If you realize that your guppies are dying more often, then you are not cycling your aquarium water tank properly. To make everything easy, start by purchasing an easy start chemical. If the fish continue dying, then that is a huge problem. It might be the biological bacteria that jumpstarts an aquarium cycle. You will have to get it.

What to feed guppy babies?

A guppy fry will measure around 6mm and has a very tiny mouth but they have a huge appetite. The digestion cycle of the young fish is around 20-30 minutes. That means that they will be ready to eat after every 30 minutes.

However, you should not feed them more often than necessary, but to encourage their growth speed, you have to feed them between 5 and 10 times a day. If you are keeping guppies for profit, you will have to maintain a feeding schedule. However, if you are keeping them for fun, it is advisable you feed them once a day.

Your guppy fry will eat the food that you feed the adult guppies. But before feeding them, you will have to crush the food so that it can easily fit in their mouth. You have to provide them with live food such as micro worms, baby brine shrimp, vinegar eels and daphnia so that they can remain happy and healthy.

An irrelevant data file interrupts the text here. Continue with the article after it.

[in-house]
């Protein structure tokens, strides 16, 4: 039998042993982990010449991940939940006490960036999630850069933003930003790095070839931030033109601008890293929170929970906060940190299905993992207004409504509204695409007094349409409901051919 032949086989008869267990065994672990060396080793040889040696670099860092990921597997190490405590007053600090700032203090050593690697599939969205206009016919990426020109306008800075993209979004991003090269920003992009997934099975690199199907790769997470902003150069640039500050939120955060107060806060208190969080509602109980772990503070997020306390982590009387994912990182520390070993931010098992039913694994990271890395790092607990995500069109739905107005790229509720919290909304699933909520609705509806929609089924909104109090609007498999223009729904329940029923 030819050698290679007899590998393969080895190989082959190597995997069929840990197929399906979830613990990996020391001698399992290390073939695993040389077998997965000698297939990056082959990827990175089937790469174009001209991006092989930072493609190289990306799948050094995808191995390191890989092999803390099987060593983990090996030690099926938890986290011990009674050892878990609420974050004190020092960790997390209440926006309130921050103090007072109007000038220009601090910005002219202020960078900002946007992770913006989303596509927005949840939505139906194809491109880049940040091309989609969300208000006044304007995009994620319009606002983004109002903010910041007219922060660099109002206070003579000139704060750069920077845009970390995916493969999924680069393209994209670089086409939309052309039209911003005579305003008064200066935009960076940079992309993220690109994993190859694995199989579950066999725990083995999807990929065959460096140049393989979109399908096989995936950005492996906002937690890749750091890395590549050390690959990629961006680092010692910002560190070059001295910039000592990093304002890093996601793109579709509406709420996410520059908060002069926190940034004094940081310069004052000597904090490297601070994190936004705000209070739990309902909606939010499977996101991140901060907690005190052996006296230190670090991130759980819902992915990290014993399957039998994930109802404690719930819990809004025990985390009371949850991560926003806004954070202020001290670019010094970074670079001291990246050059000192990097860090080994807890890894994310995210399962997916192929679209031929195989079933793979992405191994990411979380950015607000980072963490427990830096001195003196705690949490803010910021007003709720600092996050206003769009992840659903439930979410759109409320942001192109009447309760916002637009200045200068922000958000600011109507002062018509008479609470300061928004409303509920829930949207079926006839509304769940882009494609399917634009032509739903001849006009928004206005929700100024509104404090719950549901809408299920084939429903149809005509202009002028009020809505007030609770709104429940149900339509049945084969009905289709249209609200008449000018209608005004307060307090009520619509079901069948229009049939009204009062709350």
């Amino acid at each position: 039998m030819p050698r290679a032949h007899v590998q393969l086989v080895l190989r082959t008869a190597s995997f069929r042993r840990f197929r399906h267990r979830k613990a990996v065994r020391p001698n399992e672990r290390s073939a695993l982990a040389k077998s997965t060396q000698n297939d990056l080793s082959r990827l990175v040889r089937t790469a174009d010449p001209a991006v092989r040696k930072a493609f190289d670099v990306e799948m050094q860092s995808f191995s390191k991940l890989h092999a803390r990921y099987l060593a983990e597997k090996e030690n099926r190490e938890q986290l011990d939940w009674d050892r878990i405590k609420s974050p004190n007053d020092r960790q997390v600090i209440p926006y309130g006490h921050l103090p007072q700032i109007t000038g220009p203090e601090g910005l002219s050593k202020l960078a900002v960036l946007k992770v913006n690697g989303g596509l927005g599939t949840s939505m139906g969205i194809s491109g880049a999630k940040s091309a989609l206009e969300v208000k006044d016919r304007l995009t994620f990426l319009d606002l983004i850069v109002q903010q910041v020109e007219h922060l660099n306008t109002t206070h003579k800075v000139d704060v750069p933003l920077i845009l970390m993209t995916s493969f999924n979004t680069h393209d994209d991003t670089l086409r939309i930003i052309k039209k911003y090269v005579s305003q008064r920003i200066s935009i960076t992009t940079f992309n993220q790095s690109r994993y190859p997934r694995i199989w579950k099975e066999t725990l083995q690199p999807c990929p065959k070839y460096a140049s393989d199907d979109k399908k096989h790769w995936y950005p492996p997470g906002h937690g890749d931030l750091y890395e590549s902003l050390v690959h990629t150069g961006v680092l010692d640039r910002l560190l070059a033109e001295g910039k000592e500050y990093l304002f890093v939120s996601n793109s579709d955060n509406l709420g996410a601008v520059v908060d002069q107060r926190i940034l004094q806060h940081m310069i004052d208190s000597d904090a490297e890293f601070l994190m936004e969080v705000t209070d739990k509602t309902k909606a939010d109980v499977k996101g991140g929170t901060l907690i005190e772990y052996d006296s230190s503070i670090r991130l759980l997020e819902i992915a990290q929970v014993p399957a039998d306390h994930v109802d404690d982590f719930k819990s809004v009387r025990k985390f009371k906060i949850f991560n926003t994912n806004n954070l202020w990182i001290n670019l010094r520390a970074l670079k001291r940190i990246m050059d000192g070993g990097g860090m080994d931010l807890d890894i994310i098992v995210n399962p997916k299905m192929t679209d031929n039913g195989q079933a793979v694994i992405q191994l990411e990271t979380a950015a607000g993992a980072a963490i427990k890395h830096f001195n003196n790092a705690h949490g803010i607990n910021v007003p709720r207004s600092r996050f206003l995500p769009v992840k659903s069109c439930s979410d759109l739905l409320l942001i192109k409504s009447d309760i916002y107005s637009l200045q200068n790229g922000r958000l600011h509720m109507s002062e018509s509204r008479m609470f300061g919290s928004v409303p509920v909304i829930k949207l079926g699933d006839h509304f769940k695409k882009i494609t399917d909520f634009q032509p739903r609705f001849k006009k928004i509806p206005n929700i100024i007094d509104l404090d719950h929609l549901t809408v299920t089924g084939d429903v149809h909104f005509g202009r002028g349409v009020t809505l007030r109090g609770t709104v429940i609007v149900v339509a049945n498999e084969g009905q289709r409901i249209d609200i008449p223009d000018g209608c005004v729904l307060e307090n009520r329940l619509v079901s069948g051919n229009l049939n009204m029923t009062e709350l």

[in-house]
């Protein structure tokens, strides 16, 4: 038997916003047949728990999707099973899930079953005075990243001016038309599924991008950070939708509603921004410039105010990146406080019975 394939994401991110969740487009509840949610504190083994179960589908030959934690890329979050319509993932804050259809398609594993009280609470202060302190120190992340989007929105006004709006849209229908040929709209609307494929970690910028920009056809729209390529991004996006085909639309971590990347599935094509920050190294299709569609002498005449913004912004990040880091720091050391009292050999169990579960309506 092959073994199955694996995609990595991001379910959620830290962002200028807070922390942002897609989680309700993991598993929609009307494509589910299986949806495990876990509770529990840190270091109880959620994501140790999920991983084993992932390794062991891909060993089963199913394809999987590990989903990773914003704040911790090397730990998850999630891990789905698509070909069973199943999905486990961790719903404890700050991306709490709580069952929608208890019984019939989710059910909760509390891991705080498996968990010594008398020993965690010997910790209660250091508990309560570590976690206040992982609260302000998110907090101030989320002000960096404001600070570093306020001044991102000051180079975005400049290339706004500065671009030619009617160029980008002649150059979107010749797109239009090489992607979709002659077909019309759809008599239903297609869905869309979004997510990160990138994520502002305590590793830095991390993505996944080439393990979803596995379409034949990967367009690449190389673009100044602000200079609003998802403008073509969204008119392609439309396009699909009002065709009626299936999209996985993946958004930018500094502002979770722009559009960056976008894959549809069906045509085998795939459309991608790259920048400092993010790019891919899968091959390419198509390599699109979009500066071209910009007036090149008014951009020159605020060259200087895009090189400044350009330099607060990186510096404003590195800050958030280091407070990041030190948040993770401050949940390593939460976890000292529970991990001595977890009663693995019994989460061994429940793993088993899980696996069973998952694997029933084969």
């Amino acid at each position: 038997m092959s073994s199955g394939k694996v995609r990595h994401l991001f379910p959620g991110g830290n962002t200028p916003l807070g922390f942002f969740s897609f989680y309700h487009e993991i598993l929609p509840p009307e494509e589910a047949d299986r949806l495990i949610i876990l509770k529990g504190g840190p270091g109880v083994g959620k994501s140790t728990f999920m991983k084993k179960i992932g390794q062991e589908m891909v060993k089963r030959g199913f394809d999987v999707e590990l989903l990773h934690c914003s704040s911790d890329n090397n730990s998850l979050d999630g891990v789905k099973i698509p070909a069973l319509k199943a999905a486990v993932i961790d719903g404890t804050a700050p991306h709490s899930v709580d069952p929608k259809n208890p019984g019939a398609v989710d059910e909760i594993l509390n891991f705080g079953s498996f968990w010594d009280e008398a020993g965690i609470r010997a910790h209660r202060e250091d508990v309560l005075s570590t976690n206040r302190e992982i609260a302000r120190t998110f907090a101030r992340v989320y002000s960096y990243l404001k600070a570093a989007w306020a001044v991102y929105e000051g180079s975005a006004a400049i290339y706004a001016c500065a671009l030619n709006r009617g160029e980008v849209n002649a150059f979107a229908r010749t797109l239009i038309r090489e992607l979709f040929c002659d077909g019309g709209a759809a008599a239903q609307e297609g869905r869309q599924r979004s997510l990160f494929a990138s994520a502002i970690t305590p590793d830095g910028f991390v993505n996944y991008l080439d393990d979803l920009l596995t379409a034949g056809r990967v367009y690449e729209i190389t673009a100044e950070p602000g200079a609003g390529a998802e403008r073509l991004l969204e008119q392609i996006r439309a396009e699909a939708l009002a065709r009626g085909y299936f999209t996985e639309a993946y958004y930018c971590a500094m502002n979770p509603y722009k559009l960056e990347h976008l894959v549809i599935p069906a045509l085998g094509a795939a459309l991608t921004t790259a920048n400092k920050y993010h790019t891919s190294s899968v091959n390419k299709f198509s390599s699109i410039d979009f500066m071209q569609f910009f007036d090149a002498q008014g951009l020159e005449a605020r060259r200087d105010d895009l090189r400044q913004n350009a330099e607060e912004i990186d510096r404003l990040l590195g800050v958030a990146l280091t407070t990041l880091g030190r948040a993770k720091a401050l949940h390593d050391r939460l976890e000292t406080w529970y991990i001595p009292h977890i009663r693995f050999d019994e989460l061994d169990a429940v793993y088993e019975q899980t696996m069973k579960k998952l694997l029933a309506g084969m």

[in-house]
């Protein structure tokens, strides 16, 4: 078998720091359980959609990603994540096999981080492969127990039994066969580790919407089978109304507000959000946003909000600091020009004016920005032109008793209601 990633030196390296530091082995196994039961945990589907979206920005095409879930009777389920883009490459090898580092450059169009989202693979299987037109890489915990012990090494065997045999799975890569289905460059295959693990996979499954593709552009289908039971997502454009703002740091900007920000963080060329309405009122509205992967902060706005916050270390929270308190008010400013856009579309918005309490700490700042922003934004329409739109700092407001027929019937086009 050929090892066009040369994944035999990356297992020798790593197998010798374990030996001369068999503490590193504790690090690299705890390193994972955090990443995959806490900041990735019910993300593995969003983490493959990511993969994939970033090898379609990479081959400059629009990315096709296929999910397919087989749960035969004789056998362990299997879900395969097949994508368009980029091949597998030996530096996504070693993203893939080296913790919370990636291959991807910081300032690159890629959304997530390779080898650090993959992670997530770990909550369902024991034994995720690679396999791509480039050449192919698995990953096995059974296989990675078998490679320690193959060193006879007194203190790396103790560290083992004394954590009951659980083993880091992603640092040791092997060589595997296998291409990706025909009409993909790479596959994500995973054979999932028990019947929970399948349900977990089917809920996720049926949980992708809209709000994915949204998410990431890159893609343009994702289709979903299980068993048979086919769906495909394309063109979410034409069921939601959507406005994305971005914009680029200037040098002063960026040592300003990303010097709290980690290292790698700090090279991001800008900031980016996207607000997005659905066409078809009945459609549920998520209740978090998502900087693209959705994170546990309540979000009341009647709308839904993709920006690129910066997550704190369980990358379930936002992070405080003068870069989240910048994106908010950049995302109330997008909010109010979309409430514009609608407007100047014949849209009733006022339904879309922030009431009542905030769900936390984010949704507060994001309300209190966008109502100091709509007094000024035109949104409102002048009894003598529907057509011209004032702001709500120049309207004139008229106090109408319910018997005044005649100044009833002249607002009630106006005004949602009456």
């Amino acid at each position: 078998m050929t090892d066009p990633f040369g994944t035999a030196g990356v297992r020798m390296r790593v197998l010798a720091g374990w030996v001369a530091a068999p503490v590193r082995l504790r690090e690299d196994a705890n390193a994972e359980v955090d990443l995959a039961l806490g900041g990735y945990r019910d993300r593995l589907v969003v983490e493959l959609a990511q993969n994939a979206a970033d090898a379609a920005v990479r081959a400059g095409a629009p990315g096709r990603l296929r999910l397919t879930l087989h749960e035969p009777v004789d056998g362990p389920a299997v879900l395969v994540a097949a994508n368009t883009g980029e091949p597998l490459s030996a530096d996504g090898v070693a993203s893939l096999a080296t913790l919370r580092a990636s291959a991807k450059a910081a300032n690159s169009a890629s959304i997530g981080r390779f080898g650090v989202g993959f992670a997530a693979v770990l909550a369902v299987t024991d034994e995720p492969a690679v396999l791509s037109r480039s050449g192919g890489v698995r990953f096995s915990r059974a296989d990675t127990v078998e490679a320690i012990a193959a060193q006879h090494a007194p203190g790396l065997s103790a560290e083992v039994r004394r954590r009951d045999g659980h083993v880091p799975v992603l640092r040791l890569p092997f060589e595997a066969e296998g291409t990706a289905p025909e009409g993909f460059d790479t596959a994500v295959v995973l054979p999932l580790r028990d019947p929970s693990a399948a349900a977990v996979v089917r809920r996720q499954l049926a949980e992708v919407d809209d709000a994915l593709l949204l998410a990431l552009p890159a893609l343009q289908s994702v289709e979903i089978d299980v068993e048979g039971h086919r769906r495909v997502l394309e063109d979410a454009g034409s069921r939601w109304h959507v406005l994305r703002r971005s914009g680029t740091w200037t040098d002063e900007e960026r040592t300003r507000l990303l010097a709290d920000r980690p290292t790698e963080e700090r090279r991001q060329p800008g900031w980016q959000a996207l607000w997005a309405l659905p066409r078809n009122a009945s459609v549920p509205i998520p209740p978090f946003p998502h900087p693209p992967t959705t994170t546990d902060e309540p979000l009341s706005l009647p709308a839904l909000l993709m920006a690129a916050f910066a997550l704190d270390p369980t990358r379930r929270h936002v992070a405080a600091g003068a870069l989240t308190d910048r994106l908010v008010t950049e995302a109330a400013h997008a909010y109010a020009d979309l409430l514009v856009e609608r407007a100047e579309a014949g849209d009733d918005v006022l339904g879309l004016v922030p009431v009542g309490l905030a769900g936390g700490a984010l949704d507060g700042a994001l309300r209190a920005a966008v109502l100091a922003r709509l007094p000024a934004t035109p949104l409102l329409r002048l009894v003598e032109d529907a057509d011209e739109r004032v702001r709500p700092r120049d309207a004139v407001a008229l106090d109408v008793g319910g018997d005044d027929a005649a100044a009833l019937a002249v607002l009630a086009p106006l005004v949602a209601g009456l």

However, if you do not have any access to such food, you can go for the dry or frozen food and crash it before you give it to the fry. If you choose flake foods, remember to crush them into tiny pieces.

Egg yolk is another important source of protein for the fry. Make a paste out of the hardboiled egg and introduce small amounts into the aquarium tank at least twice in a day. The fry will need vitamins and minerals to grow.

Conclusion

Guppies are colourful and peaceful fish. They are therefore a good choice for experienced and beginner aquarists alike. They are hardy and available in many patterns, colours and tail shapes.

That alone makes them more appealing for the experienced breeders. For them to thrive, you will have to maintain good tank conditions and provide a balanced diet.

That way, you will have many entertaining and active swimmers in your aquarium tank.

Written by Fabian

Hey, I'm Fabian, chief editor at Aquarium Nexus. I really enjoy the aquarium hobby and love sharing my experience with others. If you have any questions feel free to contact me or leave a comment below.